If we could talk to the animals

This Shabbat encouragement, in large part, was written several years ago. I found the message timely given so many I know with plates overflowing with challenges, that a reminder about the importance of gratitude is always welcome. When we are dealing with unusual challenges, it’s easy to forget to be grateful for what we have been given. Our RV is in the shop for weeks with a large bill to anticipate, not to mention our plans to leave for Florida have been significantly delayed. How grateful that I can stay longer in New England and spend time with my sister as she and her family move to a new home and could use some extra hands for packing and unpacking. So much to pack and unpack!! How grateful for so much plenty for my sister. How grateful Sid and I have a part-time home with her which allows us to attend Ruach regularly (after COVID settles down) since we live in Maine. So grateful Sid’s and my home is so small – less room for stuff! Too busy at work right now. So grateful there is work to do! Good to remind myself that this is just a season. Thankful I can work remotely. Cannot get off the phone with friends and family! What a wonderful feeling to be so loved.

Today on my jog a small chipmunk darted across my path. He looked so intent on making it across the road, probably a survival instinct at work knowing that the faster he is out of view the safer he is from predators. He didn’t know he had nothing to fear from me, but his assumption most likely when in the open was to fear, so the faster he got across the road, the safer. After all, it was just a couple weeks ago that I shared the sadder sight of the opossum that had been struck by a car and did not cross fast enough. In both cases, the animal was darting across an open area, not knowing if what they would encounter was harmless, as I, or deadly, as the motor vehicle that killed the opossum.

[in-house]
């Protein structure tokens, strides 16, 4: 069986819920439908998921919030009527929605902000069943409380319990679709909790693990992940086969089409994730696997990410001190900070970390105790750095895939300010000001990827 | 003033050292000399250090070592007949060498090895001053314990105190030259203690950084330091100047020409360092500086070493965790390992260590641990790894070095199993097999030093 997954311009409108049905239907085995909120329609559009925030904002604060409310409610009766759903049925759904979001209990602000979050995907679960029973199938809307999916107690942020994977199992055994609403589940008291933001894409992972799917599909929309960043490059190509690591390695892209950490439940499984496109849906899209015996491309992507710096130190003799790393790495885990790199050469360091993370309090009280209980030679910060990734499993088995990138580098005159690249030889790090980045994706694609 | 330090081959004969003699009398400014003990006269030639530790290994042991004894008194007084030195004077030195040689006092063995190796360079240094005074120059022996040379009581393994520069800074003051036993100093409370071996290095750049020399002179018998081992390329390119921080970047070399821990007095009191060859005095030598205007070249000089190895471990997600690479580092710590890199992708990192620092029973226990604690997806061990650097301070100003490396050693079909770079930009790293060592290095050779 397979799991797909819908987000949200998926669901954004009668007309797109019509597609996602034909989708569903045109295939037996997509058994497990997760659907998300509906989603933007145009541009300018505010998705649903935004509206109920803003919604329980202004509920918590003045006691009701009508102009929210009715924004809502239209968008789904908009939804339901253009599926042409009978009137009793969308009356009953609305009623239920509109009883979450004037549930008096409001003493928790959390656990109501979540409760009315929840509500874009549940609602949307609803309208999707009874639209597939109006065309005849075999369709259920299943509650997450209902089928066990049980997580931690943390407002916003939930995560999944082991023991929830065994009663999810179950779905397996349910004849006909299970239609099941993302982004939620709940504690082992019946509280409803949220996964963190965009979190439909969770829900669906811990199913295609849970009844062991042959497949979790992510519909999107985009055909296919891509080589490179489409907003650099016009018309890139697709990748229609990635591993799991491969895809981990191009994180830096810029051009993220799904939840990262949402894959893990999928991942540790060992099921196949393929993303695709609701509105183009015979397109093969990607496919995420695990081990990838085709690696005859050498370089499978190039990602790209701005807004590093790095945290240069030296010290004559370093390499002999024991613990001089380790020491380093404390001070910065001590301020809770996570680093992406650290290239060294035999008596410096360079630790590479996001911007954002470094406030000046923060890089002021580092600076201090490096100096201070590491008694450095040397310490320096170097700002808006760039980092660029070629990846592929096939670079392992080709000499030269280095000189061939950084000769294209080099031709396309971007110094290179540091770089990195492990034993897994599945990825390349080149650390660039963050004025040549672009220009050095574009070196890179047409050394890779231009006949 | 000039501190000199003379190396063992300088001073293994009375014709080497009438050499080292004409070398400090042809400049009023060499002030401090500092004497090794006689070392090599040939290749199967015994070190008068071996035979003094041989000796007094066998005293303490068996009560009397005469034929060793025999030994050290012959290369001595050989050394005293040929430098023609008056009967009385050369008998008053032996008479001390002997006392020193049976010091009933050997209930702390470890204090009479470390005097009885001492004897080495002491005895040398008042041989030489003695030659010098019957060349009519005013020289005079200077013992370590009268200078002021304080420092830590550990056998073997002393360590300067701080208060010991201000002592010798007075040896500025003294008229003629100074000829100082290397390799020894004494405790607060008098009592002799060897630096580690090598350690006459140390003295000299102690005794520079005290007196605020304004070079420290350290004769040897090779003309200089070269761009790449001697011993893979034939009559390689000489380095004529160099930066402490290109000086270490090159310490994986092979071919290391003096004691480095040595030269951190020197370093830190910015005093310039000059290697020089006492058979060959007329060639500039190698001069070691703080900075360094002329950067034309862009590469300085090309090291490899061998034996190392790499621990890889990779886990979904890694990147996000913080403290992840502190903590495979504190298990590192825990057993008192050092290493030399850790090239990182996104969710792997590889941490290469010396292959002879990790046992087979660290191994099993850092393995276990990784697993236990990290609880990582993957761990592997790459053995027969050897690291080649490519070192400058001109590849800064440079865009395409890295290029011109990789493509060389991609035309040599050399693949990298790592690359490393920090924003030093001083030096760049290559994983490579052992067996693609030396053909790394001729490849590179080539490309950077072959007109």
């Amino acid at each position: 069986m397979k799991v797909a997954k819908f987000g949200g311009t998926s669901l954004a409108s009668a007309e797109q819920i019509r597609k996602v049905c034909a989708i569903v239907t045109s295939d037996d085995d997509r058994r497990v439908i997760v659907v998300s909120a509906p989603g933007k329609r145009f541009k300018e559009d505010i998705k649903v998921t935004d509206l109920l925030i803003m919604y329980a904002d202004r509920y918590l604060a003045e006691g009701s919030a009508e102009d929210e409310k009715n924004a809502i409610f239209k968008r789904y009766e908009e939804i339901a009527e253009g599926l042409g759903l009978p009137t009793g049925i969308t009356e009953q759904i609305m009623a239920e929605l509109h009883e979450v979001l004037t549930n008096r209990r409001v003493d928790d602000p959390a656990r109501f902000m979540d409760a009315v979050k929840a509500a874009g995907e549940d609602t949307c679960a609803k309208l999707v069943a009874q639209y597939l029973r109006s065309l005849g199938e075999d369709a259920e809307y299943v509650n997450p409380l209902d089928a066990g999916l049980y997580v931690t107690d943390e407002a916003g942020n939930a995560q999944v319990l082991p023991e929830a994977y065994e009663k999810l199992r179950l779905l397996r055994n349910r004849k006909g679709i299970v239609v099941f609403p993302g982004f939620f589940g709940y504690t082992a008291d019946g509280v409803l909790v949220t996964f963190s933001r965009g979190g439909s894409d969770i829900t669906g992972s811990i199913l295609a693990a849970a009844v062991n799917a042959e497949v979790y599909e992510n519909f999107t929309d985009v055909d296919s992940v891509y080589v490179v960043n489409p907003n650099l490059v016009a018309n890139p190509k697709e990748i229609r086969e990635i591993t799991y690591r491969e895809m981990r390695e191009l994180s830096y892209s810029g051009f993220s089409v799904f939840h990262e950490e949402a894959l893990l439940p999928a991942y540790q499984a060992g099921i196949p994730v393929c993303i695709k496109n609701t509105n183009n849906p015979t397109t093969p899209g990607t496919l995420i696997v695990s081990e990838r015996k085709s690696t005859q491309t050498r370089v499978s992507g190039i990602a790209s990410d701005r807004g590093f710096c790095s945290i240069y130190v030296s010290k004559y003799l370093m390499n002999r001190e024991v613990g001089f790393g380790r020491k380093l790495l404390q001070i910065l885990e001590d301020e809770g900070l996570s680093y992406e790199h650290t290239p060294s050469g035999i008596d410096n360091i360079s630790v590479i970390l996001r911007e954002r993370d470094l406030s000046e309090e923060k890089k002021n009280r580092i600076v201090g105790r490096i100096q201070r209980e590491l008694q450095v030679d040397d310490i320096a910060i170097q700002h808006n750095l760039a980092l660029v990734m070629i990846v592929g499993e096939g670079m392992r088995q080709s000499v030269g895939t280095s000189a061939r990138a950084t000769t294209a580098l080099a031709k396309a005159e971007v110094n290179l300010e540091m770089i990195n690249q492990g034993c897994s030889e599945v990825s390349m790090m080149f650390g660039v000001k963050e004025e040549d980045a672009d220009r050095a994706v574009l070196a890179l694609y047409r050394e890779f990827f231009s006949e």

So why would the chipmunk or opossum be crossing a road in the first place? Why DID the chicken cross the road? What was so special about the other side? The question reminds me of my daily walks on the beach with my pup Sofia. I carry two sticks. I throw one and she goes after it. As I get near to that one, I throw the second stick, so she drops the first to chase the one just thrown. We continue this mindless game most of the way back. There’s nothing special about one stick over the other, just that there’s a new one being thrown, so she drops the one she has and so the game continues. She exhibits the classic story of the dog with a bone in its mouth who sees its reflection in the pond, then drops the bone to get the one he sees his reflection has, and thus, loses the bone altogether as it falls into the water.

Perhaps the chipmunk or opossum wanted the greener grass on the other side of the road. Sofia always wants the next stick. How similar we can be as we covet what we don’t have. And like the sad opossum, often we, too, can succumb to danger or misfortune if not careful in this quest for our lack of gratitude does not always occur without negative consequences. We are often not as fortunate as the chipmunk when making decisions fueled by fear, indecisiveness, or lack of appreciation for what we have been given.

How often do we run from one bad relationship into another? Or leave a friendship for another rather than nurturing the one we have? Sometimes we are dissatisfied in our job and, like the opossum who gets struck by the car, we get a worse one. Or like the chipmunk, we’re just running, with the specter of feeling like it’s a bad job just because we don’t appreciate what we have. Like the chipmunk, it’s just a feeling of angst, and for no good reason. We quit on people and opportunities and, like the dog looking in the pond at its own reflection, we lose it all.

Perhaps this week we can be more like the carefree horses I admire galloping effortlessly on the beach, mane to the wind, in rhythm with the sea and the sun, in synch with creation, one foot in front of the other effortlessly, handled by their riders who guide them safely, as our Abba does for us. As we live lives of gratitude for what we have, we may seek new opportunities but not by running mindlessly, or fearfully, from something. Rather, may our days be filled with smooth transitions, guided by our Abba, safely carrying us through life’s changes, as well as fortifying us in those situations which need more of Him. May we be thankful for what we have been given, and be ready to be carried by the Ruach for what lies ahead.

Shabbat shalom.
Diane

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